Quiznos has dug itself into a big pile of shit. The Denver-based chain, which was founded 32 years ago “was once among the few national sandwich chains that could credibly challenge the dominance of Subway,” the WSJ writes. At its peak in 2008, the company—which became known for its toasted subs—had 5,000 restaurants worldwide. Now, its total number of franchises has plunged from 3,000 to 2,100 in just two years.
The company is currently $600 million in debt, and has struggled with store closures and tension with franchisees. So what exactly happened to poor Quiznos Sandwich Restaurant?
For many years, franchisees have complained that Quiznos requires them to buy food and supplies from a Quiznos subsidiary, which allegedly charges more than what they would pay to purchase those goods themselves.
Current and former franchisees told the WSJ that high costs decreased stores’ profitability, causing closures. With fewer stores contributing to an advertising fund, the chain’s advertising campaign predictably went to shit. This effectively hurt sales, which resulted in more store closures.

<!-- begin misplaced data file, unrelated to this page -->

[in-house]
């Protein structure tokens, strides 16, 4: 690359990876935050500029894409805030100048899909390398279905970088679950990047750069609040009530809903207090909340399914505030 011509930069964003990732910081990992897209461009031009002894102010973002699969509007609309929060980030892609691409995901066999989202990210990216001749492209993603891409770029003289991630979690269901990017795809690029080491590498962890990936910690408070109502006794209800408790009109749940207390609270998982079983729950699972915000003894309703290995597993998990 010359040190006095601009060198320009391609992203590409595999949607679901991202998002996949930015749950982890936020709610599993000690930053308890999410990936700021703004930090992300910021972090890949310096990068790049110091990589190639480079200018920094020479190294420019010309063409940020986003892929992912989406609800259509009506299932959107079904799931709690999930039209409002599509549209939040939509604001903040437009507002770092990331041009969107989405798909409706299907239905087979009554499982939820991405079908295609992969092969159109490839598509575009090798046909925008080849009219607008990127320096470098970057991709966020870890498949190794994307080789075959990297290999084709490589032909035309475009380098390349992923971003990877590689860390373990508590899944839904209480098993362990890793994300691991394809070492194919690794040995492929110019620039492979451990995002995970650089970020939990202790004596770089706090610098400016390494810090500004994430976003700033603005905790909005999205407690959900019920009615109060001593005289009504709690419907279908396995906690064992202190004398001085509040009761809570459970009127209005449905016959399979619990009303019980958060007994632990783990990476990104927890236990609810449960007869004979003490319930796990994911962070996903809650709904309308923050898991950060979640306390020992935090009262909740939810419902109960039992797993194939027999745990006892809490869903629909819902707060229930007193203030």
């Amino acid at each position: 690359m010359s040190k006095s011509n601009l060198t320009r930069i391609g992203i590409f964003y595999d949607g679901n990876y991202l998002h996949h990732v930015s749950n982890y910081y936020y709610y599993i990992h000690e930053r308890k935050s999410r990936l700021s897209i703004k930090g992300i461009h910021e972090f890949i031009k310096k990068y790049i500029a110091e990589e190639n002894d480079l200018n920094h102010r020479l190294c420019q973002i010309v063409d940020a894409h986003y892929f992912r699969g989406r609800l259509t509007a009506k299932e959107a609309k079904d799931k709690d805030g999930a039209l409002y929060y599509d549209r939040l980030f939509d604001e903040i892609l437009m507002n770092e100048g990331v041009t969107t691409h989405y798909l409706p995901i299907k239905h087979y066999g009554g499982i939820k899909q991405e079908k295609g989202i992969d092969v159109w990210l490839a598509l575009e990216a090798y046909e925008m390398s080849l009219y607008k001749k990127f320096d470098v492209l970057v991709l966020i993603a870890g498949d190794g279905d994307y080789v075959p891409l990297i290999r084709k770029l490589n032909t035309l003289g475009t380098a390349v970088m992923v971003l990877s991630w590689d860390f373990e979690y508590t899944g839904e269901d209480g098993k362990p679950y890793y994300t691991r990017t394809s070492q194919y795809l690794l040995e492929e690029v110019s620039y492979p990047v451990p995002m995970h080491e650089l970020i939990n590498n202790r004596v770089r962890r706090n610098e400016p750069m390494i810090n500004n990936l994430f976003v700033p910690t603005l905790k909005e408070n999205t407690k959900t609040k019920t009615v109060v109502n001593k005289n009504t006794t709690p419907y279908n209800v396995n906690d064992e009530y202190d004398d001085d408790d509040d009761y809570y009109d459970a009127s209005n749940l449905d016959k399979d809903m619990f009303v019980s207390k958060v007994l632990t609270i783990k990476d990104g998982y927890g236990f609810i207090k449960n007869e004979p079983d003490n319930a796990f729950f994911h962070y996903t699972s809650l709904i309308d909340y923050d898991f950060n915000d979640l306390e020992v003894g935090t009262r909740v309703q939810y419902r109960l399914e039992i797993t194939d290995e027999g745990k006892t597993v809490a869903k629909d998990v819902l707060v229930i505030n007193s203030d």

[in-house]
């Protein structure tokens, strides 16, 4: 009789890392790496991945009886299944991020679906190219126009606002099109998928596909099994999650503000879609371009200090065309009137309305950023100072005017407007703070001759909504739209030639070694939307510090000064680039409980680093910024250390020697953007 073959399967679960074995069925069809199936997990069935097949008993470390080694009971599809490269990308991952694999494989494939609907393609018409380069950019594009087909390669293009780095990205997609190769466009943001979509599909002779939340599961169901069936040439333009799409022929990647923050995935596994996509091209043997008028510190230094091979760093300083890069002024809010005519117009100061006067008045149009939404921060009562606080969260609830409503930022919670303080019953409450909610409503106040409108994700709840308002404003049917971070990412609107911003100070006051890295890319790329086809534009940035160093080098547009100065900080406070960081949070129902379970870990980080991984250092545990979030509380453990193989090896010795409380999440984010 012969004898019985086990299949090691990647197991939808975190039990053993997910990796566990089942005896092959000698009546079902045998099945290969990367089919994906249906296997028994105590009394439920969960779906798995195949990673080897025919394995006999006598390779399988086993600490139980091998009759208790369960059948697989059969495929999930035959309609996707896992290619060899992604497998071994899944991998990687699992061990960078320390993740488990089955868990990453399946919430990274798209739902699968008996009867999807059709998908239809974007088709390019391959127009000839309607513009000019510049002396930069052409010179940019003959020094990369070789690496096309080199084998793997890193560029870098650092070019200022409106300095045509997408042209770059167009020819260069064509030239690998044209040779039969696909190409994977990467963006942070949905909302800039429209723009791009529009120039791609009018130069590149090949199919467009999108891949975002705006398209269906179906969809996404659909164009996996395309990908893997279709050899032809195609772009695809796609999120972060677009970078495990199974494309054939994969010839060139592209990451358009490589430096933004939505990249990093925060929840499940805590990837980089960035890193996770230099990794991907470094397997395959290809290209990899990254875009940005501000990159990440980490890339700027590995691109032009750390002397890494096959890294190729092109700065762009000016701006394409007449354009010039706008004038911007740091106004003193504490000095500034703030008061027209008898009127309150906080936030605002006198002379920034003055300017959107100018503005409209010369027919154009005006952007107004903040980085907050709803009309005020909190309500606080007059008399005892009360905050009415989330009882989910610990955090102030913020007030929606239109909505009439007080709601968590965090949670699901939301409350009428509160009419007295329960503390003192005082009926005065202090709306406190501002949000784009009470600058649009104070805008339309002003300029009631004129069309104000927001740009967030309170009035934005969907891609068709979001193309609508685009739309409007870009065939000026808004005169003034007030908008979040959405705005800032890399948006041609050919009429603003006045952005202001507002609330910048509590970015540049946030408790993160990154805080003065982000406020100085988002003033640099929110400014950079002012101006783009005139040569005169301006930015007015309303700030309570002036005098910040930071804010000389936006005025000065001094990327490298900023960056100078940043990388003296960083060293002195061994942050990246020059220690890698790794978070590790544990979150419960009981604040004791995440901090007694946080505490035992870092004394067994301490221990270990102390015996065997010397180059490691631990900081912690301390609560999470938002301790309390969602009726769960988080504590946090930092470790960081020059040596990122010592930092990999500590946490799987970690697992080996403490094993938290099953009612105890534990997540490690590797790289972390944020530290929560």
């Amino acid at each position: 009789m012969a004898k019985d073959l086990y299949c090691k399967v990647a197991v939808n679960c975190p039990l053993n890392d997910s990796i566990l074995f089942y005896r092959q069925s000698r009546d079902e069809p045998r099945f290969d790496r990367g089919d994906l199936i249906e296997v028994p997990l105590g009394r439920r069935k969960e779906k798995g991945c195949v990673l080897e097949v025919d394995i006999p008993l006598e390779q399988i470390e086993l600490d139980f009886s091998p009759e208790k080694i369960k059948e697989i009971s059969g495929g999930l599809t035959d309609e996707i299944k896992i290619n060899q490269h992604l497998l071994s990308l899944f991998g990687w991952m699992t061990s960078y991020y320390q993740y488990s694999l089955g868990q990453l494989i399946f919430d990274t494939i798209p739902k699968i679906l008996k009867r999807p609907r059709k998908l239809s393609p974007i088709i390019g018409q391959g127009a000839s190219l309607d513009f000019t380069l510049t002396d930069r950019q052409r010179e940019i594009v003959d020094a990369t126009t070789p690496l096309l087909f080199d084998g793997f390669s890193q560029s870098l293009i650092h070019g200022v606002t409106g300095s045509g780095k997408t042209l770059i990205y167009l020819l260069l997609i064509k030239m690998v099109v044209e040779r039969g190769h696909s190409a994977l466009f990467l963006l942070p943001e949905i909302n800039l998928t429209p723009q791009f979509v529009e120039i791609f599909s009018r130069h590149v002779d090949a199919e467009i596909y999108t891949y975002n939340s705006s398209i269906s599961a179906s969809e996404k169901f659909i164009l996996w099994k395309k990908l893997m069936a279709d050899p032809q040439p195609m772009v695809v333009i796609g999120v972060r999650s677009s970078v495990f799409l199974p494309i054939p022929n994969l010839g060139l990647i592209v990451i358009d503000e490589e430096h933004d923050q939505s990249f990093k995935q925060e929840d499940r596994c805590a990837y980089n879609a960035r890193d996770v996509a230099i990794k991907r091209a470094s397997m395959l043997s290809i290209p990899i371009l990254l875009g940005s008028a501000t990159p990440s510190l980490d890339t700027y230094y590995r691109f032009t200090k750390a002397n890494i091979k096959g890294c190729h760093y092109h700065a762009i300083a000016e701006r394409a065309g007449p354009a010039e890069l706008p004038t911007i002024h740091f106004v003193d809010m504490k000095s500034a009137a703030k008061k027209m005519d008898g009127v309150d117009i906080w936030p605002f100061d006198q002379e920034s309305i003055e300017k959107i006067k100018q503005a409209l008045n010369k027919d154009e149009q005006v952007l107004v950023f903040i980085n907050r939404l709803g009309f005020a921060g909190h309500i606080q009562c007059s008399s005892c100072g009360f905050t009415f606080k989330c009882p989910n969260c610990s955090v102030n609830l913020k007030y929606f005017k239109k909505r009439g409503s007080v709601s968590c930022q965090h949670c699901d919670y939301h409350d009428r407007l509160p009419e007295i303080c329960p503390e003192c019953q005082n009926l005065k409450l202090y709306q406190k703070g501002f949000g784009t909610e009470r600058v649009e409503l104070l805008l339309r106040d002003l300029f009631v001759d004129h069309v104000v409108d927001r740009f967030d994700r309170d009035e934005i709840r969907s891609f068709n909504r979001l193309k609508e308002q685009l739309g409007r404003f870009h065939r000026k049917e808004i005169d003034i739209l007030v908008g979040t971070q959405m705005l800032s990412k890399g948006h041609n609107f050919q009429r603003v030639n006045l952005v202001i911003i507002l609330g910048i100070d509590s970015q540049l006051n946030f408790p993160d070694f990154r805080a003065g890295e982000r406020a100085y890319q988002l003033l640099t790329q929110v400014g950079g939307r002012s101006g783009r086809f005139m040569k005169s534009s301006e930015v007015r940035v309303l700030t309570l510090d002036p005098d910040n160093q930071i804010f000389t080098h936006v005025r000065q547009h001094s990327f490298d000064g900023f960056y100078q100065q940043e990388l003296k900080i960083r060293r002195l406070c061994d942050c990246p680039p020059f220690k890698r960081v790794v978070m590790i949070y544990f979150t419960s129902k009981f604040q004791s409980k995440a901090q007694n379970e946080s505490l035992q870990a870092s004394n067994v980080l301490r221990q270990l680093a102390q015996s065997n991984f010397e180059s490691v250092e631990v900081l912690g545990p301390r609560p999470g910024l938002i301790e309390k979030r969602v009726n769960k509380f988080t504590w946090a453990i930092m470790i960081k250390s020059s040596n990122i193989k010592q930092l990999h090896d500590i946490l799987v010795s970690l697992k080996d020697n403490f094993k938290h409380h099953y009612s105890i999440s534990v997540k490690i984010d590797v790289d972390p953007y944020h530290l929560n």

“It’s a vicious cycle,” Brian Peticolas, who owns a Quiznos in Alton, told the WSJ. “I almost closed my store five months ago, but I didn’t have any other prospects so I kept the doors open.”
Quiznos messed with their sandwich production process, which seriously confused customers. Quiznos changed the sandwich assembly process so that most vegetables were placed on the sandwich after it went through the toaster, instead of the vegetables going through the toaster with the meat, cheese, and bread.
This alteration seemingly makes sense because warm, soggy lettuce and tomato on a sandwich usually tastes awful, right? But regular customers were confused: they expected to tell the sandwich maker upfront if they didn’t want certain ingredients. They became very disappointed when the person on the other side of the toaster automatically added those ingredients. And confused, angry customers usually don’t come back.
What can we learn from Quiznos’ failure? Upset customers = loss in profit. Assuming American consumers are more intelligent than they are = $600 million in debt.